American Players Theatre’s Sarah Day makes Didion’s devastating “Year” magical

print-9952Sarah Day as Joan Didion. Photos by Zane Williams

The audience laughed at, “You know when they assign you a social worker you’re in trouble.” But  the humor often hangs uneasily in American Players Theatre’s staging of Joan Didion’s adaptation of her riveting memoir of death, suffering, mental surreality and “magical thinking.”

On the night before New Year’s Eve in 2003, noted author John Gregory Dunne died from a fatal dining-room table coronary, while sitting across from Didion, his spouse and partner of nearly 40 years. The title phrase is Didion’s term for her wishful striving to save him and, somewhat less improbably, to save her only child, Quintana — in extended intensive care for septic shock  from flu-related pneumonia in both lungs, contracted a week before her father’s death.  “You sit down to dinner and life as you know it ends.” One’s tempted to keep quoting Didion, a lapidary phrase turner.

And despite the difficult subject and at times, searing intensity, it’s an exquisite pleasure to hear one of the Midwest’s finest actors, APT’s Core Company member Sara Day, handle the entire script. This one-woman show is, at times, breathtaking, with no dramatic theatrical effects: a small two-level stage garlanded with a few flickering candles, a non-descript waiting room-type chair, an end table and book.

The power derives from Day’s skills and attunement. She often bores her intense gaze right into the audience. You feel she’s handing you her bared soul, showing you how trauma and grief make might make you crazy, a theme of the story. Didion’s stage adaptation cuts back on her book’s obsessive poring through records and arcane medical books, but Day conveys the woman’s self-aware mental surreality. Dunne’s dead, and she returns from ER, and “blood and the EKG electrodes are still on the floor.”

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Such details trigger the desperate detective in her who, if she can just piece together enough information, might just resurrect him or save Quintana. Her denial fuels her quest, especially potent in pursuit of Quintana’s recovery. The newlywed had fallen sick on Christmas Eve 2003, placed in an induced coma and life support.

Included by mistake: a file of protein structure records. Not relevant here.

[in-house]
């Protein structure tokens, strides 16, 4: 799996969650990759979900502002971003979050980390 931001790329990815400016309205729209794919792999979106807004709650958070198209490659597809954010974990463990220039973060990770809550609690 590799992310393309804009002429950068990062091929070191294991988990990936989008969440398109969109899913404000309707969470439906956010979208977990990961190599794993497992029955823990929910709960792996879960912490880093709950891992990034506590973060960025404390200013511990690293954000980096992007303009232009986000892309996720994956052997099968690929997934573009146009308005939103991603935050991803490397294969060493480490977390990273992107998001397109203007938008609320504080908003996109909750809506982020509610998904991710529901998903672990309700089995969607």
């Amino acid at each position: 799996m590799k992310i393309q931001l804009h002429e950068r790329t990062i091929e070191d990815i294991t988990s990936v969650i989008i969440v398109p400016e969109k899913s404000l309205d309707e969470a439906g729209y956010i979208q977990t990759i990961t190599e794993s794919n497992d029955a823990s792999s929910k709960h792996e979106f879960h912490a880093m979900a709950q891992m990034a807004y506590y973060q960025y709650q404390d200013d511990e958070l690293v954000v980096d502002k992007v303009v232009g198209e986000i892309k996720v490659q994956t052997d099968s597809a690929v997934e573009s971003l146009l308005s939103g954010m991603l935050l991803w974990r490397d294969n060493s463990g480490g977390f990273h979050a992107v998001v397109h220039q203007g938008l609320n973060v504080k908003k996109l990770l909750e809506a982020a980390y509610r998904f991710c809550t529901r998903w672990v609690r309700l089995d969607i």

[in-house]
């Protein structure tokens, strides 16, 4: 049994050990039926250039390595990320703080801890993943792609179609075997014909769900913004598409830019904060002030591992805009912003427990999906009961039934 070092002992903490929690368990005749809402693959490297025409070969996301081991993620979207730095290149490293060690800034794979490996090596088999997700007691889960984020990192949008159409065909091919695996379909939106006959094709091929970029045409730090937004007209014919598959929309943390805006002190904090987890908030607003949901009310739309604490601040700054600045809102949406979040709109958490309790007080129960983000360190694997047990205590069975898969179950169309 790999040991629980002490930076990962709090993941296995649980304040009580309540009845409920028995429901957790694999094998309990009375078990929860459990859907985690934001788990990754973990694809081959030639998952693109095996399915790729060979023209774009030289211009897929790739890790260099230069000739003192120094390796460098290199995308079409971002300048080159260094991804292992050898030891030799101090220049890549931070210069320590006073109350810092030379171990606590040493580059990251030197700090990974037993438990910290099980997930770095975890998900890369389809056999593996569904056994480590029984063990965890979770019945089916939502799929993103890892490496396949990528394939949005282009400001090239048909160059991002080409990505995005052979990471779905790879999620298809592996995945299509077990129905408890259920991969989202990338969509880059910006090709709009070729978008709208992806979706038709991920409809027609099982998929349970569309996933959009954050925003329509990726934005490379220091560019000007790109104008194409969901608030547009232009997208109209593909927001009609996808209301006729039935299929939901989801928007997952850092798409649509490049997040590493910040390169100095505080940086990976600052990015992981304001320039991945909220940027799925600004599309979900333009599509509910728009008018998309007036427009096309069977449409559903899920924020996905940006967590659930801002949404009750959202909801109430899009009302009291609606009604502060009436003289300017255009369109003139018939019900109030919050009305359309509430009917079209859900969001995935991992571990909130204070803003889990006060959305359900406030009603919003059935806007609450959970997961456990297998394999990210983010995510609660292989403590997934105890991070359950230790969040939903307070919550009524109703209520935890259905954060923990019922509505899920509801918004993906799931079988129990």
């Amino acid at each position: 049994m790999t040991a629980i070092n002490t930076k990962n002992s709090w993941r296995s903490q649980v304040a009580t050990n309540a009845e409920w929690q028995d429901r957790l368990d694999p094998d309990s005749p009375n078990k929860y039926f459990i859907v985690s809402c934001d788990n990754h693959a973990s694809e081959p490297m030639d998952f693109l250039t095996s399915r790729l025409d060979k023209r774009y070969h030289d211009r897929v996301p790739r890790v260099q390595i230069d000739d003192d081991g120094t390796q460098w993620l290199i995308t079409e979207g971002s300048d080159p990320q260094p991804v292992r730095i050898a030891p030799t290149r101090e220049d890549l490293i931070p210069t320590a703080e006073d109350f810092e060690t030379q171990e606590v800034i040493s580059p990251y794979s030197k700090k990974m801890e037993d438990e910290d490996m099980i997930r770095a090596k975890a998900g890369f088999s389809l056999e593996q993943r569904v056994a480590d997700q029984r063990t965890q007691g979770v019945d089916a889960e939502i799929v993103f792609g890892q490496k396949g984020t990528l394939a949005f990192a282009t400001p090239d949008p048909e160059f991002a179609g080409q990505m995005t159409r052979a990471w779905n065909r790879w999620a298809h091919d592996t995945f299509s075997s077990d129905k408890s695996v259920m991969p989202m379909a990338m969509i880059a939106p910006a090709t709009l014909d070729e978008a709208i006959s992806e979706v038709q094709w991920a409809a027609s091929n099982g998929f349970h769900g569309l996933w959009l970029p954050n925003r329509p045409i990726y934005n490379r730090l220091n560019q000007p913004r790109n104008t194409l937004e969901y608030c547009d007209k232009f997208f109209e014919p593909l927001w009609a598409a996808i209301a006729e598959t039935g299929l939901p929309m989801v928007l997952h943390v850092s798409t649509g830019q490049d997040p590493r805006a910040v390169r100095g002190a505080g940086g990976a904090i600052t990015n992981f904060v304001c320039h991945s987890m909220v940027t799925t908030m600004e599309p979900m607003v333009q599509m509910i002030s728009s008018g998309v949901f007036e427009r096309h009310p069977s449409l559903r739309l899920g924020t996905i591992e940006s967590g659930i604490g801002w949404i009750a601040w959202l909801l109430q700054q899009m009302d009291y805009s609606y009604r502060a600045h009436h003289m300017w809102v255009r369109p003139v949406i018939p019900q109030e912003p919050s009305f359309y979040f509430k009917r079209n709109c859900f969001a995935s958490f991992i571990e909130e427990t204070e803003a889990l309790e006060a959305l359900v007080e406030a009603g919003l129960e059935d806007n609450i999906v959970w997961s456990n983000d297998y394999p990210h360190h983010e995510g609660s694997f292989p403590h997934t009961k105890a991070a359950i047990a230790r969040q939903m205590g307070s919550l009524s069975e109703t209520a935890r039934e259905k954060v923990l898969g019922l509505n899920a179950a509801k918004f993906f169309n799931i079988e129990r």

The work’s success is curious: Didion’s character adopts a reportorial tone and isn’t particularly likable, more supercilious — alluding several times to the Arthurian knight Guwain, to tiffany bracelets, fancy writing assignments and films adapted from her work.  Guwain is metaphorically apt, the denied rightful heir to Camelot’s kingship. And grandiosity is clinically common “magical thinking.”

Day’s virtuosity fascinates, myriad nuanced gestures and emotions, on the brink of “the void.” The play breathes, through deft pacing, with director Brenda DeVita’s able collaboration. Day often pauses or strolls around her chair and ponders silently. In one superb moment, she suddenly asks the audience, “Do you remember when I told you I got her a bracelet like this one?”

The long pause — her wrist raised in the air — is clarity, and her farewell to magic and Camelot.

Quintana Roo Dunne died in 2004, after this story’s end.

The Year of Magical Thinking runs through Oct. 4 in Spring Green in APT’s indoor Touchstone Theater. For tickets, visit www.americanplayers.org.

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This review was first published in The Shepherd Express.

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